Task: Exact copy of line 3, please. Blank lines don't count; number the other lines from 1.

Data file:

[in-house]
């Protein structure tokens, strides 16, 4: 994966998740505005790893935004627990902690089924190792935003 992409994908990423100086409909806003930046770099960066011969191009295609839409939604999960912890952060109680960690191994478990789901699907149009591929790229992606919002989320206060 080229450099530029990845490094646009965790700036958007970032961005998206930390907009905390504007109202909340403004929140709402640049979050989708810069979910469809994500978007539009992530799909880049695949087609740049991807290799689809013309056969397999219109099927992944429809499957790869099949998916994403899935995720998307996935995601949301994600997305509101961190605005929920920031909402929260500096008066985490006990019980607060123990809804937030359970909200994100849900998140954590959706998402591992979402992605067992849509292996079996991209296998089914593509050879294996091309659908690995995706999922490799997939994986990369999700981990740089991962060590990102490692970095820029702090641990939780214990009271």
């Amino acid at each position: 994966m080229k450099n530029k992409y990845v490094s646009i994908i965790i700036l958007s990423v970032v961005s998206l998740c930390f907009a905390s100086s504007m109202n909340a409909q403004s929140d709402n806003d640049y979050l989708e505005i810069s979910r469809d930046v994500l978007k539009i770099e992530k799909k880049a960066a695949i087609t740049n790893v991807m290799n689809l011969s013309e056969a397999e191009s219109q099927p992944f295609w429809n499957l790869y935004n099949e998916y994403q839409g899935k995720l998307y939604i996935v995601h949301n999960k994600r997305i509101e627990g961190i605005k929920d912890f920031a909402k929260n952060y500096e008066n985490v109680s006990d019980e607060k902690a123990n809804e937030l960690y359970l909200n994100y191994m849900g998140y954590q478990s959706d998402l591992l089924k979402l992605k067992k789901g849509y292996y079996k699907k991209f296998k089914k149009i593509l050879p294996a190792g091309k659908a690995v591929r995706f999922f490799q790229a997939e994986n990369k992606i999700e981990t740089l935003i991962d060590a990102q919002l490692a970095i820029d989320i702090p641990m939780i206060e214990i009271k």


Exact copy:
């Amino acid at each position: 994966m080229k450099n530029k992409y990845v490094s646009i994908i965790i700036l958007s990423v970032v961005s998206l998740c930390f907009a905390s100086s504007m109202n909340a409909q403004s929140d709402n806003d640049y979050l989708e505005i810069s979910r469809d930046v994500l978007k539009i770099e992530k799909k880049a960066a695949i087609t740049n790893v991807m290799n689809l011969s013309e056969a397999e191009s219109q099927p992944f295609w429809n499957l790869y935004n099949e998916y994403q839409g899935k995720l998307y939604i996935v995601h949301n999960k994600r997305i509101e627990g961190i605005k929920d912890f920031a909402k929260n952060y500096e008066n985490v109680s006990d019980e607060k902690a123990n809804e937030l960690y359970l909200n994100y191994m849900g998140y954590q478990s959706d998402l591992l089924k979402l992605k067992k789901g849509y292996y079996k699907k991209f296998k089914k149009i593509l050879p294996a190792g091309k659908a690995v591929r995706f999922f490799q790229a997939e994986n990369k992606i999700e981990t740089l935003i991962d060590a990102q919002l490692a970095i820029d989320i702090p641990m939780i206060e214990i009271k």